Does early treatment of HZ alter the incidence of postherpetic neuralgia? This question continues to polarise doctors. Studies seeking to show long-term benefit from the treatment of acute HZ must have age-matched, and time-from-onset-matched patient groups, in order to validate benefits. Unfortunately, few studies meet these criteria.

It is recommended that antiviral therapy should be considered early in the illness, preferably at the time of the herpes zoster (shingles) infection.


Antiviral therapy


In 1981, acyclovir was introduced as the first nontoxic potent inhibitor of the herpes viruses. Acyclovir has been particularly successful in preventing recurrences of genital herpes.

One study of acyclovir (800 mg five times daily for seven days) has shown that the duration of zoster-associated pain was shortened by more than 55 percent and PHN by 67 percent.

Acyclovir is currently accepted as the drug of choice for antiviral therapy of herpes zoster, although valaciclovir (Valtrex) and famciclovir (Famvir) appear to have similar effectiveness. Acyclovir has an excellent safety profile.


Valaciclovir is well absorbed orally after which it is hydrolysed to acyclovir. It is taken three times a day. It provides significantly better acyclovir exposure, and presumably, patient compliance.


Famciclovir is a derivative of penciclovir. Its mode of action is different to acyclovir and its long-term toxicology has not been determined.


There have been several uncontrolled studies claiming a reduction in PHN in a small number of patients having shingles, treated with prednisone 40 to 60 mg daily for 2 to 4 weeks. The most valid studies do report significantly fewer patients with pain lasting more than 8 weeks in the treated groups, but with no difference at 1 year of follow-up.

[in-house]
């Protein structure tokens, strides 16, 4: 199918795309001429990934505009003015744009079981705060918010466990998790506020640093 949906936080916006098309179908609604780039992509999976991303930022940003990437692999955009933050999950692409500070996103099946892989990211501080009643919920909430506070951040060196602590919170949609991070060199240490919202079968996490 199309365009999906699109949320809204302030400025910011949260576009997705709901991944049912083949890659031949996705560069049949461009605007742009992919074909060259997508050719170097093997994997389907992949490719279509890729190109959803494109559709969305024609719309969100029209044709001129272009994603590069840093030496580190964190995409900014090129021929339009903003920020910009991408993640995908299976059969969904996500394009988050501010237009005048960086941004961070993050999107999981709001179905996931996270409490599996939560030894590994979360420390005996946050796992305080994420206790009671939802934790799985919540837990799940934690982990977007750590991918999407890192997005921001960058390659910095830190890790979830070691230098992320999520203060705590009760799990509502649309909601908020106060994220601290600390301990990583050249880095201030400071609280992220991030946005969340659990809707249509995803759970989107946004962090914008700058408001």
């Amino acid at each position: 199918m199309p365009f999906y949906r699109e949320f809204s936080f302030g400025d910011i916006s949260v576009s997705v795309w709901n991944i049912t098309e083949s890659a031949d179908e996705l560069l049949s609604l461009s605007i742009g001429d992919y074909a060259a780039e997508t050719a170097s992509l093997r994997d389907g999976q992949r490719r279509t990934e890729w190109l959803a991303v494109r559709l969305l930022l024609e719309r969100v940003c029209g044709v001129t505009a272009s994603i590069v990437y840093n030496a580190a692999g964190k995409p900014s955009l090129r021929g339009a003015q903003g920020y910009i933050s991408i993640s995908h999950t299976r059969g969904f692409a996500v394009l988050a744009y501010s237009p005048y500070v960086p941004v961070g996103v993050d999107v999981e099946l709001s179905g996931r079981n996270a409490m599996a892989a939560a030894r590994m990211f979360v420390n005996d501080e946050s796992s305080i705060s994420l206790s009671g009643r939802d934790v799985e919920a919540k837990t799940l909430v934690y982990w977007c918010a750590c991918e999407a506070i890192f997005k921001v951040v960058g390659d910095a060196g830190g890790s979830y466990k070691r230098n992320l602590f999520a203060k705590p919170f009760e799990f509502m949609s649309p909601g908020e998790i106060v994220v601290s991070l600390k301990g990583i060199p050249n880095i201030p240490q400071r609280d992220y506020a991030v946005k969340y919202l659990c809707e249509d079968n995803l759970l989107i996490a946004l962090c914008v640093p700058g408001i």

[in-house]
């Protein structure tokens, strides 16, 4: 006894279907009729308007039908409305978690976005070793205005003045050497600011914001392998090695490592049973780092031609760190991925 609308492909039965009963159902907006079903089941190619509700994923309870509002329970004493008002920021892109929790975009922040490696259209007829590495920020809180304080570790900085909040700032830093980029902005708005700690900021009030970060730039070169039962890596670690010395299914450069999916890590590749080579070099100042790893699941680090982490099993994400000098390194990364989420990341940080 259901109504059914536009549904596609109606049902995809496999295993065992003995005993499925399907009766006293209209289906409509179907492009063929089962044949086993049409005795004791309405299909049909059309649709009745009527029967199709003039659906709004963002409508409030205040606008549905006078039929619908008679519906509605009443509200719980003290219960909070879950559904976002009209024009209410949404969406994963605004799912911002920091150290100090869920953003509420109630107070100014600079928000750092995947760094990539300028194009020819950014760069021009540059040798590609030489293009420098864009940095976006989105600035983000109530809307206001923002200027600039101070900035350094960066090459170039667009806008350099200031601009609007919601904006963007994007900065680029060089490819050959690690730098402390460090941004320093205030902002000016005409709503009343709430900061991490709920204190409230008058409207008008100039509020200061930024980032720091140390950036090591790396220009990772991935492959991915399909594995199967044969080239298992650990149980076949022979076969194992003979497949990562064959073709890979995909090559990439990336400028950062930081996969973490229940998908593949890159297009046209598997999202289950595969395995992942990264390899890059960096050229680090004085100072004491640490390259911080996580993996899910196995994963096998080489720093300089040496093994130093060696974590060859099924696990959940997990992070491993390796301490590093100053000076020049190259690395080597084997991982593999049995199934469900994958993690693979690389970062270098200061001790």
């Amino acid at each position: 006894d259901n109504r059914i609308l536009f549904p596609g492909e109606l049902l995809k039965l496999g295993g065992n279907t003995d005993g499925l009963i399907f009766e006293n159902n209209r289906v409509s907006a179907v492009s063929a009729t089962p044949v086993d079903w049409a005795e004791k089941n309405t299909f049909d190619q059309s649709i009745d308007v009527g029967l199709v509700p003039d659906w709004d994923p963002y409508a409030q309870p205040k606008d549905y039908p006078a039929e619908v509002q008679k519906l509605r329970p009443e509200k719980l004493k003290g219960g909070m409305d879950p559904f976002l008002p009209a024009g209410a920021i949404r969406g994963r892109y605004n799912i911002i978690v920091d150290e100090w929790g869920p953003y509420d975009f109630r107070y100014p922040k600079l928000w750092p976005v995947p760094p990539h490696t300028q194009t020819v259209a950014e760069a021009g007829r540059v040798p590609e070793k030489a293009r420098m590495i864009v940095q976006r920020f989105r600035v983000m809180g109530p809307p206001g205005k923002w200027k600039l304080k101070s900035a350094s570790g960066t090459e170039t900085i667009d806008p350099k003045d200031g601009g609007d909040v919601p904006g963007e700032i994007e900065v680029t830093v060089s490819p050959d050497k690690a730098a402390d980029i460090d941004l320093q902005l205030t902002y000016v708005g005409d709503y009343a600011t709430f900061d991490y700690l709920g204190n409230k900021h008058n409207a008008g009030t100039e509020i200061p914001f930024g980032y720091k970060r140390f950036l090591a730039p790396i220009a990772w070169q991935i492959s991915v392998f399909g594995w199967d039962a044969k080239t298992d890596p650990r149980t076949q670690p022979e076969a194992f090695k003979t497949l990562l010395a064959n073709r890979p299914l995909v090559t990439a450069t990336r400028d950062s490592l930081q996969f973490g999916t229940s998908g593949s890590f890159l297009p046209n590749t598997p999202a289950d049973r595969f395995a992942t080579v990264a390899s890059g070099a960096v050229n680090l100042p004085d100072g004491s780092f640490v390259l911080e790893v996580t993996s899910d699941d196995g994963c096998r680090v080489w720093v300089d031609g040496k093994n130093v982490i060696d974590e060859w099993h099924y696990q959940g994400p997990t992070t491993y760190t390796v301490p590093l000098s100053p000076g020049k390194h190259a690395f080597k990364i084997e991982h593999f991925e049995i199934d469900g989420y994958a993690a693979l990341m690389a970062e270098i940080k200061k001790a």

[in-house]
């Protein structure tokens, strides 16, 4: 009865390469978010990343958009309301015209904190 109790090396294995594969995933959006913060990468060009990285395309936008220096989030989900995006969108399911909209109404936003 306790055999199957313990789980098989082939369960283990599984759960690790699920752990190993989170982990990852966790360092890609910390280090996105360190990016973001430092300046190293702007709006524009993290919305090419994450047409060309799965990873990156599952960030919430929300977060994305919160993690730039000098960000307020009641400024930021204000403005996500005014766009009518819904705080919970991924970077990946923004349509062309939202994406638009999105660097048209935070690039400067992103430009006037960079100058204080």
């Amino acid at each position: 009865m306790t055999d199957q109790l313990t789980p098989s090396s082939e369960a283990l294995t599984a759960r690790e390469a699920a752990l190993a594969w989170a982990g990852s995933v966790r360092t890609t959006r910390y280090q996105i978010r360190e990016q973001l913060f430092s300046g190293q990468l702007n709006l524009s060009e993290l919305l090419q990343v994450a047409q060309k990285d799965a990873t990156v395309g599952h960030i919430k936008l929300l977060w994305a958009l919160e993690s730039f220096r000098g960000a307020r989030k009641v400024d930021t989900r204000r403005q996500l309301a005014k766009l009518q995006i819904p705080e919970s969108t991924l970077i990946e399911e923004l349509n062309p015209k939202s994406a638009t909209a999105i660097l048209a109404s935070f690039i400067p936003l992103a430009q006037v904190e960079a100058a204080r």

A recent study in which prednisolone was added to the acyclovir course showed no alteration in rash healing, but some improvement in the acute zoster-associated pain. There was no difference in the incidence of PHN. This must be weighed against the potential risks of high-dose corticosteroids in the elderly. Corticosteroids have also been injected at the rash sites, and while reduction in acute pain and the incidence of PHN have been claimed, again there have been no controlled trials of this method.

Neural blockade

Local anaesthetic nerve blocks can be very effective for pain relief in the acute phase of the illness.


The use of regular analgesic pain relief at full dose is appropriate and desirable in the early stages of the disease. If the pain is of significant intensity, strong opioids should be used. Side effects, however, will often limit the dose in the elderly.

Debate continues as to the merits of tricyclic antidepressants for any residual pain at this stage. There is a consensus advocating their early introduction, but this recommendation is intuitive rather than having any scientific foundation.

It now seems that the successful treatment of PHN may be correlated with the interval between the onset of shingles and the initiation of antiviral treatment. Also, early complete and sustained relief of pain in the first few weeks is probably crucial to the prevention of a chronic pain syndrome.


Apart from those treatments which are aimed at preventing the onset of PHN, most approaches are directed to the care of the patient when the chronic pain syndrome has developed two months or more after the infection.

Topical therapies